NASCAR Power Rankings: Top 10 Cup paint schemes of all time

  • Oops!
    Something went wrong.
    Please try again later.
·3 min read
In this article:
  • Oops!
    Something went wrong.
    Please try again later.

NASCAR’s two-week break ends this weekend at Watkins Glen International with the Cup, Xfinity and Camping World Truck Series each racing on the road course.

But before the engines fire this weekend, the NBC Sports NASCAR Power Rankings focuses on the top paint schemes in Cup history. The focus is on paint schemes that were on a car for more than a special occasion, so there are no paint schemes from the All-Star Race or one-off movie-themed cars or the like.

Let the debate begin …

NASCAR Power Rankings of best Cup paint schemes in series history

1. Bobby Allison’s 1988 Miller High Life car

The gold on the car makes it stand out over others. The car pictured is what Allison drove to his 1988 Daytona 500 victory, his third victory in that race. The win was the 84th and final victory in the NASCAR Hall of Famer’s career.

Daytona 500
Daytona 500

2. Buddy Baker’s Gray Ghost

Buddy Baker won the 1980 Daytona 500, in his 18th start, driving the Harry Ranier Oldsmobile. The car was better known as the Gray Ghost.

The car was nicknamed the Gray Ghost because its colors allowed it to blend in with the track, as the story goes. Driver complaints led NASCAR to have Baker’s team put reflective decals on the car so it was easier to see after that Daytona 500 win

“Silver and black. Chrome numbers. It doesn’t get any cooler than that,” Dale Earnhardt Jr. said in 2016 on his Dale Jr. Download.

Buddy Baker
Buddy Baker

3. Mark Martin’s Valvoline car

There were various iterations of this car but this car, pictured in 1995, was one that struck me the most for its clean lines and color scheme.

Mark Martin
Mark Martin

4. Davey Allison’s Havoline car

The son of Bobby Allison drove this car to a second-place finish to his father in the 1988 Daytona 500. The car was owned by Harry Ranier.

Davey Allison - 1988 Daytona 500
Davey Allison - 1988 Daytona 500

5. Jeff Gordon’s Rainbow car

Jeff Gordon drove the Rainbow car throughout the 1990s on the way to winning three of his four Cup titles. This picture shows the car in 1994 at Daytona International Speedway.

Jeff Gordon at Daytona 1994
Jeff Gordon at Daytona 1994

6. Richard Petty’s STP car

For years, Richard Petty drove a Petty blue car but when STP became the sponsor, the company wanted its car Day-Glo red. They worked out a compromise. It has been the standard combination when STP has sponsored a Petty car since. The car pictured is from the early 1970s.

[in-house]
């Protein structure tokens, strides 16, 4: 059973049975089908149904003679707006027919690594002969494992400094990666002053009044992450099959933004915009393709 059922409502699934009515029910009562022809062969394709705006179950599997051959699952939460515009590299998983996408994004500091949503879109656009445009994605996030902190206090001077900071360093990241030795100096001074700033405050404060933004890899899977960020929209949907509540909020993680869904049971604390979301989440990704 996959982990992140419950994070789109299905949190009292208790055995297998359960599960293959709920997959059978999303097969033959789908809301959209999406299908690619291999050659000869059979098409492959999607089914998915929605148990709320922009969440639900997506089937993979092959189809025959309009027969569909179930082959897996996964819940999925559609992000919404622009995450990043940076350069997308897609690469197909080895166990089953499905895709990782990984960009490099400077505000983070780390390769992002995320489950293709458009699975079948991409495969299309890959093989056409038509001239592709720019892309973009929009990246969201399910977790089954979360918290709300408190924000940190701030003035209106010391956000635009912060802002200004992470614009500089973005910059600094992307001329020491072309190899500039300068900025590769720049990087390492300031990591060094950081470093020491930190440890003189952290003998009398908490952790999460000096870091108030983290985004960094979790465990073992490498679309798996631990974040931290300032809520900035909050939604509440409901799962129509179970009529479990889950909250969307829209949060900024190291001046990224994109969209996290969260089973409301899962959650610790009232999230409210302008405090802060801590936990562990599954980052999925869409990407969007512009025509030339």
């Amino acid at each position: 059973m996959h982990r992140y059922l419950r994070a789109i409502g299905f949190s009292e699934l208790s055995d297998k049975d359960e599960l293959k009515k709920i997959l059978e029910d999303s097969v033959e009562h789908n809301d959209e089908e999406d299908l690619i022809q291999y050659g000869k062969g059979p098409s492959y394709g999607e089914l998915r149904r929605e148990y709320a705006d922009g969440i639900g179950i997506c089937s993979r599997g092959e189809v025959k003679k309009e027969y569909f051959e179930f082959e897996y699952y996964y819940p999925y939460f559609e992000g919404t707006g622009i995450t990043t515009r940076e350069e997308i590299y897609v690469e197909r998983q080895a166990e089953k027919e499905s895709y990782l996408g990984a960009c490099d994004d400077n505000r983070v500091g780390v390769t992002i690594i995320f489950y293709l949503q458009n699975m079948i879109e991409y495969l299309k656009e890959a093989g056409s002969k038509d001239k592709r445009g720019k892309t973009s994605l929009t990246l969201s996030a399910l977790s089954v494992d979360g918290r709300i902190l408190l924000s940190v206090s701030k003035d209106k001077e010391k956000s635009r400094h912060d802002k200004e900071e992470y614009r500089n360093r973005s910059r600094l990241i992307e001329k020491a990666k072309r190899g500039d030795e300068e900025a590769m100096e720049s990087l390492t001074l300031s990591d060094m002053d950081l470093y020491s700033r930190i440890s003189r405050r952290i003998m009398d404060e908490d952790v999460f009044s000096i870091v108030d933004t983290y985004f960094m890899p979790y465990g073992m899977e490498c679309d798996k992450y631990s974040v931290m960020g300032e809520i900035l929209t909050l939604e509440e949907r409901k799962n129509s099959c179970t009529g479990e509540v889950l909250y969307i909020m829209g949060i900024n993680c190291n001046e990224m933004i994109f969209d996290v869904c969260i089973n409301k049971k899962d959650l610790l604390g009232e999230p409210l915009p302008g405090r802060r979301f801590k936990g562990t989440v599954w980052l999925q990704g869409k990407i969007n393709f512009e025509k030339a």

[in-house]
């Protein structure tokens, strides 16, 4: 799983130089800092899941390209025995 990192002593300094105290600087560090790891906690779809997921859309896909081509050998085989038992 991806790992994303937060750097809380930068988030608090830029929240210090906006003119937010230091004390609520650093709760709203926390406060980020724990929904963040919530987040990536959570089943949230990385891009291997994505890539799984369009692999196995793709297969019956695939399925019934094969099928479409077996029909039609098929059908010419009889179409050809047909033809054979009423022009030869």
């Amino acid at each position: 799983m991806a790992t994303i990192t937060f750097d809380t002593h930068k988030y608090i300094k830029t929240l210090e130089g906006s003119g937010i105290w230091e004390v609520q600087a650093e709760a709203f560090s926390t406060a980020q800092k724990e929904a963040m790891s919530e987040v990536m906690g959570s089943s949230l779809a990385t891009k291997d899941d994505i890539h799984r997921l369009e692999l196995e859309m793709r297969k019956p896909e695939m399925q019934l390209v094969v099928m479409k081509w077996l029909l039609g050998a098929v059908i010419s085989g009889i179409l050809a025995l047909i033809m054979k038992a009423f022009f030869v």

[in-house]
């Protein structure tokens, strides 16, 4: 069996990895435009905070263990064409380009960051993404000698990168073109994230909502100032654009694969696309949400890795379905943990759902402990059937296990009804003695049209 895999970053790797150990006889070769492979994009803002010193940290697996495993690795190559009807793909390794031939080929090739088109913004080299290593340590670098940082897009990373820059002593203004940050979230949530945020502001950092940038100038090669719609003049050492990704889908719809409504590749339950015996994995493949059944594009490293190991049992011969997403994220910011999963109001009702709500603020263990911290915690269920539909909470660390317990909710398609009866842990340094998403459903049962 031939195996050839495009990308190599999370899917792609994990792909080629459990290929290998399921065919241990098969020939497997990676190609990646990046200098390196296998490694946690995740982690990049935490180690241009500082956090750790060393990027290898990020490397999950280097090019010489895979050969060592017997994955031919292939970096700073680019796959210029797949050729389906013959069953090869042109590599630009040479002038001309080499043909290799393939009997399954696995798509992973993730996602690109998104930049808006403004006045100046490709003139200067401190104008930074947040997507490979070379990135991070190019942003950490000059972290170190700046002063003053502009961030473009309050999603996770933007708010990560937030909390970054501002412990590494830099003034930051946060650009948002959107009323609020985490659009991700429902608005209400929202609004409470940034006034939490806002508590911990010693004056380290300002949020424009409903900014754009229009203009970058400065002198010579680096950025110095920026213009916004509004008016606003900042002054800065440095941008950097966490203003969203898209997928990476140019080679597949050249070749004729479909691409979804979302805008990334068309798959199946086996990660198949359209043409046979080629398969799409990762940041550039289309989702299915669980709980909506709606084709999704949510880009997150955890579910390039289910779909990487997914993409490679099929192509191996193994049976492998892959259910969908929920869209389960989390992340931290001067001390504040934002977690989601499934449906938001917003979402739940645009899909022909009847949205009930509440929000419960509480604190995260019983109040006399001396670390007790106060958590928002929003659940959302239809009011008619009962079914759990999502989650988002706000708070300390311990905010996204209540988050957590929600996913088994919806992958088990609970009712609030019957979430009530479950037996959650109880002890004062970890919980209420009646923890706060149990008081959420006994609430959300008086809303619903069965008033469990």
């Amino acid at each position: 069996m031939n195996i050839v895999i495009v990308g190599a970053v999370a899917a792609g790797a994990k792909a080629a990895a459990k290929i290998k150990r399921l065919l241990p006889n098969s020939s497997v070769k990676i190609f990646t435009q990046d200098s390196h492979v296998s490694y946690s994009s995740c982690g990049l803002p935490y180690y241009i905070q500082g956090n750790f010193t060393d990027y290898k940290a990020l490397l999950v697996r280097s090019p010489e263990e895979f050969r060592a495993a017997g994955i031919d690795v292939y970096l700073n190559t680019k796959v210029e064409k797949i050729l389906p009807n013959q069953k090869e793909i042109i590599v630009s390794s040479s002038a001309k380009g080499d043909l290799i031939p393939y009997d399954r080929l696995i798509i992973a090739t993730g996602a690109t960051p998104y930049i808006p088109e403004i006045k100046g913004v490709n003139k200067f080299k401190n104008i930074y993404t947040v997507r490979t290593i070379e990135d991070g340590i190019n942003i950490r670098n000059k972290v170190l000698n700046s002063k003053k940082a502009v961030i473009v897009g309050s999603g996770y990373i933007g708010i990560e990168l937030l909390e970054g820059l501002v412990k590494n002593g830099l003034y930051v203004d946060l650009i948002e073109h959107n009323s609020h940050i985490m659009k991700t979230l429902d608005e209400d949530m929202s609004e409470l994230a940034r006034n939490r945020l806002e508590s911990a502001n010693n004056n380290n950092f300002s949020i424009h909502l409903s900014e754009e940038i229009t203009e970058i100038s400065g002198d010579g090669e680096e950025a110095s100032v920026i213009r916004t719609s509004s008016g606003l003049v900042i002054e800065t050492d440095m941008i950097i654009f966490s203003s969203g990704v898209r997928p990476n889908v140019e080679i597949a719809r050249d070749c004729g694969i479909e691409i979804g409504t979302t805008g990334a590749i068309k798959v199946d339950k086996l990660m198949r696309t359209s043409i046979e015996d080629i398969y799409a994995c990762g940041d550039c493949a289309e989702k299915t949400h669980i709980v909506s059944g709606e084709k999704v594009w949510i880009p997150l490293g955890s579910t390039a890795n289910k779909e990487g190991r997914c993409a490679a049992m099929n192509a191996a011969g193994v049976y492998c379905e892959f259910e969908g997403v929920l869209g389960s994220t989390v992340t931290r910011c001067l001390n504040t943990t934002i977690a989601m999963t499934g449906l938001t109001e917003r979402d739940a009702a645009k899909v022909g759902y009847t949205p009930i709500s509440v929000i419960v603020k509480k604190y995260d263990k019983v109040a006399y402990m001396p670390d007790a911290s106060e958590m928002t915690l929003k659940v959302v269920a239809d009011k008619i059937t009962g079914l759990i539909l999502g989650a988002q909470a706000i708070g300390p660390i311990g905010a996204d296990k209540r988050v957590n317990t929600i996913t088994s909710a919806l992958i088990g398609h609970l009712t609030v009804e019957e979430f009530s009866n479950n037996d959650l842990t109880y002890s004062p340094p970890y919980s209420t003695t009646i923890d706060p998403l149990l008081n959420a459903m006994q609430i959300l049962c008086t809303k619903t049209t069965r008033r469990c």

Car 43 Racing in Daytona 500
Car 43 Racing in Daytona 500

7. Rusty Wallace’s Midnight car

Rusty Wallace drove the black-and-gold car he dubbed Midnight to 13 victories from 1992-94. When Wallace was inducted into the NASCAR Hall of Fame, part of his display included Midnight.

Rusty Wallace - NASCAR Michigan 1994 Winner
Rusty Wallace - NASCAR Michigan 1994 Winner

8. Dale Earnhardt’s Wrangler car

Before he drove the black No. 3 for Richard Childress Racing, Dale Earnhardt drove a blue-and-yellow car for Childress. Earnhardt joined the team during the 1981 season.

Dale Earnhardt - NASCAR Childress 1981
Dale Earnhardt - NASCAR Childress 1981

9. Kyle Petty’s Mello Yello car

This car was not hard to find on traffic. Kyle Petty is shown driving it in 1994 at Sonoma Raceway.

1994 Save Mart Supermarkets 300
1994 Save Mart Supermarkets 300

10. Harry Gant’s Skoal Bandit car

Harry Gant is forever linked with his paint scheme. This photo shows him on the way to winning at Martinsville Speedway in September 1991. It was his fourth consecutive win in a row.

Harry Gant and Mark Martin
Harry Gant and Mark Martin

Read more about NASCAR

Watkins Glen entry lists NASCAR returns to track this weekend at Watkins Glen Analysis: Joey Logano’s title bid runs though 750-hp tracks

NASCAR Power Rankings: Top 10 Cup paint schemes of all time originally appeared on NBCSports.com

Our goal is to create a safe and engaging place for users to connect over interests and passions. In order to improve our community experience, we are temporarily suspending article commenting